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Decision of 25 February 2016 - BVerwG 1 C 28.14 (uploaded on 24 October 2017)

Responsibility for selection under data protection law in multi-tiered provider relationships (request for a preliminary ruling)

Headnotes

A preliminary ruling of the Court of Justice of the European Union (hereinafter: ECJ) is requested on the following questions in accordance with article 267 TFEU.

1. Is article 2 (d) of Directive 95/46/EC […] to be interpreted as definitively and exhaustively defining the liability and responsibility for data protection violations, or does scope remain, under the “suitable measures” pursuant to article 24 of Directive 95/46/EC and the “effective powers of intervention” pursuant to the second indent of article 28 (3) of Directive 95/46/EC, in multi-tiered information provider relationships for responsibility of a body that does not control the data processing within the meaning of article 2 (d) of Directive 95/46/EC when it chooses the operator of its information offering?

2. Does it follow a contrario from the obligation of Member States under article 17 (2) of Directive 95/46/EC to stipulate, in cases where data processing is carried out on the controller’s behalf, that the controller “must … choose a processor providing sufficient guarantees in respect of the technical security measures and organizational measures governing the processing to be carried out”, that, where there are other user relationships not linked to data processing on the controller’s behalf within the meaning of article 2 (e) of Directive 95/46/EC, there is no obligation to make a careful choice and no such obligation can be derived from national law?

3. In cases in which a parent company based outside the European Union has legally independent establishments (subsidiaries) in various Member States, is the supervisory authority of a Member State (in this case, Germany) entitled under article 4 and article 28 (6) of Directive 95/46/EC to exercise the powers conferred under article 28 (3) of Directive 95/46/EC against the establishment located in its territory even when this establishment is solely responsible for promoting the sale of advertising and other marketing measures aimed at the inhabitants of this Member State, whereas the independent establishment (subsidiary) located in another Member State (in this case, Ireland) is exclusively responsible under the group’s internal division of tasks for collecting and processing personal data throughout the entire territory of the European Union and hence in the other Member State as well (in this case, Germany), if decisions about data processing are in fact taken by the parent company?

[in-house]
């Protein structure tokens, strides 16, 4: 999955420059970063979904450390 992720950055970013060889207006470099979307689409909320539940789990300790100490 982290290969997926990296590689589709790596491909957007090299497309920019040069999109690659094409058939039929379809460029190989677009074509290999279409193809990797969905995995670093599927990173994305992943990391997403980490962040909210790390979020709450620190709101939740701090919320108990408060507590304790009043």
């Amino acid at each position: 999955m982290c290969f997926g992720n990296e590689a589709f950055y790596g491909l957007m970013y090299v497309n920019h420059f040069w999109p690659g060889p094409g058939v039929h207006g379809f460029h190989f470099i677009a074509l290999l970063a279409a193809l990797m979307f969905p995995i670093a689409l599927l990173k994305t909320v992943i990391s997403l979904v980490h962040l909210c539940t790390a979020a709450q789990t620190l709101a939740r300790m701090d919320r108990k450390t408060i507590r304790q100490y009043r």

4. Are article 4 (1) (a) and article 28 (3) of Directive 95/46/EC to be interpreted as meaning that, in cases in which the controller has an establishment in the territory of one Member State (in this case, Ireland) and there is another, legally independent establishment in the territory of another Member State (in this case, Germany), whose responsibilities include the sale of advertising space and whose activity is aimed at the inhabitants of that State, the competent supervisory authority in this other Member State (in this case, Germany) may direct measures and orders implementing data protection legislation also against the other establishment (in this case, in Germany) not responsible for data processing under the group’s internal division of tasks and responsibilities, or are measures and orders only possible by the supervisory body of the Member State (in this case, Ireland) in whose territory the entity with internal responsibility within the group has its registered office?

5. Are article 4 (1) (a) and article 28 (3) and (6) of Directive 95/46/EC to be interpreted as meaning that, in cases in which the supervisory authority in one Member State (in this case, Germany) takes action against a person or entity in its territory pursuant to article 28 (3) of Directive 95/46/EC on the grounds of failing to exercise due care in choosing a third party involved in the data processing process (in this case, Facebook), because this third party is in violation of data protection legislation, the active supervisory authority (in this case, Germany) is bound by the appraisal of data protection legislation by the supervisory authority of the Member State in which the third party responsible for the data processing has its establishment (in this case, Ireland) meaning that it may not arrive at a different legal appraisal, or may the active supervisory authority (in this case, Germany) conduct its own examination of the lawfulness of the data processing by the third party established in another Member State (in this case, Ireland) as a preliminary issue prior to its own action?